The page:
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Deep Packet Analysis, Hacking / Counter Intelligence, Lawful Intercept

Detecting Steganography in JPG Images

If you read my article on using MITM attacks on Tor you might be wondering about practical purposes other than stealing passwords and personal information. The fact is that I have no interest whatsoever in targeting specific people. I do what I do for 2 reason, I find the synergy and flow of data sexy, and I don’t like internet predators. An internet predator can take the shape of many different things, a botnet operator, a child predator, or a terrorist bent on destroying innocent human life.

After some deep packet analysis of Tor data, information can be categorized and discarded. In my case I am only interested in images, songs, and anything antivirus flags. Various programs can then attack the data for signs of predator behaviour. For instance my image and facial recognition software looks for weapons, and compares any faces to those appearing on most wanted sites. Images and songs are passed through various steganography detection programs to look for hidden data.

OutGuess is a universal steganographic tool that allows the insertion of hidden information into the redundant bits of data sources. The nature of the data source is irrelevant to the core of OutGuess. The program relies on data specific handlers that will extract redundant bits and write them back after modification. In this version the PNM and JPEG image formats are supported.

At first glance, they would sound like the bad guys helping people subvert prying eyes, however they have some other toys out there as well. StegBreak and StegDetect are also available in their toolkit. These tools can be ran on pretty much any environment to process your incoming data.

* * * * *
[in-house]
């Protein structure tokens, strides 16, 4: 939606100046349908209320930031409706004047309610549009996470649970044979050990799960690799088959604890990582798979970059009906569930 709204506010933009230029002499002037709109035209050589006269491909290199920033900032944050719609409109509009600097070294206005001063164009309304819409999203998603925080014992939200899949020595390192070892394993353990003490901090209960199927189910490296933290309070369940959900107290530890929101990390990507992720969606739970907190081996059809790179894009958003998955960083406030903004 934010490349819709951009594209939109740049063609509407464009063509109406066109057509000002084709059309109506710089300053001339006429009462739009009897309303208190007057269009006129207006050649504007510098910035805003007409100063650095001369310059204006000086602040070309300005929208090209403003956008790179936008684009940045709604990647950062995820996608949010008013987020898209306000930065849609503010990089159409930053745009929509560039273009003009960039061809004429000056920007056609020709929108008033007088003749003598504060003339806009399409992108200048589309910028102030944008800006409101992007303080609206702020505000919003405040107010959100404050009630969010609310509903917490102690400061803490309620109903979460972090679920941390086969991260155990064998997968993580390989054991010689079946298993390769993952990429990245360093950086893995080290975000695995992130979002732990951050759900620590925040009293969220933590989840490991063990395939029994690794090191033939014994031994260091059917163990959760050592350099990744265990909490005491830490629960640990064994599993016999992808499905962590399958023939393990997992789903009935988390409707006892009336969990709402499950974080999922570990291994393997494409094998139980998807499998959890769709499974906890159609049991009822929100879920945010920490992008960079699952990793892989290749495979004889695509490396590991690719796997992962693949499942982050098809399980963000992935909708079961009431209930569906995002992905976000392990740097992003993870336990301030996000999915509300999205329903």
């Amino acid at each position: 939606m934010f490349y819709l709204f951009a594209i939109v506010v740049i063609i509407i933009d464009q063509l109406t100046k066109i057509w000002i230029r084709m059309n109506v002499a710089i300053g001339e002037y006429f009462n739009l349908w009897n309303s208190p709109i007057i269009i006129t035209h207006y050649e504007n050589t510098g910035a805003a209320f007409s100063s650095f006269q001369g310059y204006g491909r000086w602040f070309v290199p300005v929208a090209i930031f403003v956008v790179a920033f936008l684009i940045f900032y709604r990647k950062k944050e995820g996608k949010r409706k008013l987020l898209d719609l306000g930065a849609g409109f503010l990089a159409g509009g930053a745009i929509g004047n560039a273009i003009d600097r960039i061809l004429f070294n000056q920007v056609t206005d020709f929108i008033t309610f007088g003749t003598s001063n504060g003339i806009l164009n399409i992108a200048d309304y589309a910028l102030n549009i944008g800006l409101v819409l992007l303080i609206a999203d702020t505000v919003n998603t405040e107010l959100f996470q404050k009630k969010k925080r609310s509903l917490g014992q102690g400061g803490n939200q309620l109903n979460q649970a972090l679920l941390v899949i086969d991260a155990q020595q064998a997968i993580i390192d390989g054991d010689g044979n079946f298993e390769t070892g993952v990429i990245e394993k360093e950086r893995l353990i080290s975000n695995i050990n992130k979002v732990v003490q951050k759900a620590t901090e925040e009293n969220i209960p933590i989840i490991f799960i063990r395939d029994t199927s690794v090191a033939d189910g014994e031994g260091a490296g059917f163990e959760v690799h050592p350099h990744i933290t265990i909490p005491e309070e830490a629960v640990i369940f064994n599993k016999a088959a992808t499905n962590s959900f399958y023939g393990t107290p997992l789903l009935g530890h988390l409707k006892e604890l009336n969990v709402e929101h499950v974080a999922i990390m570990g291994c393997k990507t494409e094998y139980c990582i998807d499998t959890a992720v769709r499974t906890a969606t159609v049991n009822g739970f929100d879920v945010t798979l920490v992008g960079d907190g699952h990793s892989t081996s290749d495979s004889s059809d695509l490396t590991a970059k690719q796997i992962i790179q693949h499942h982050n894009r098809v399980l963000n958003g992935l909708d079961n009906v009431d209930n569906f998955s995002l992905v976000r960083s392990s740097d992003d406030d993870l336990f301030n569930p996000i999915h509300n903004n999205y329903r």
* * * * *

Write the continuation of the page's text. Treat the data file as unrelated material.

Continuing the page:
About Pythorian

Exploration and Production oriented security consultant for securing IT infrastructures relating to natural resources.

Discussion

4 thoughts on “Detecting Steganography in JPG Images

  1. You can also look at the header /footer information. The header starts with “FF D8 FF” and the footer ends with “FF D9″ Anything before or after these is the embeded data.

    Posted by Kalypto | July 26, 2012, 9:27 pm
    • Agreed, that is a nice quick way of checking. Though what about pixel manipulation? I’m trying to find some more advanced ways of detecting steg in PNGs if you have any input?

      Posted by pythorian | July 26, 2012, 10:11 pm
      • I was wondering what sort of advanced detection in PNGs you had in mind. I was thinking that most pixel manipulation detection for BMPs would work on PNGs. However I’ve played around with embedding data into the Zstream compression that PNG uses, which is hard to detect at the best of times.

        Posted by Bumpy Grastard | October 21, 2012, 6:23 am
      • By randomly seeding the zstream with bit addition at the standard offsets to cause a decompression crash. I should be able to demonstrate a threshold intolerance that is lower with steg embedded PNGs than normal PNGs

        Posted by Pythorian | November 2, 2012, 5:21 pm

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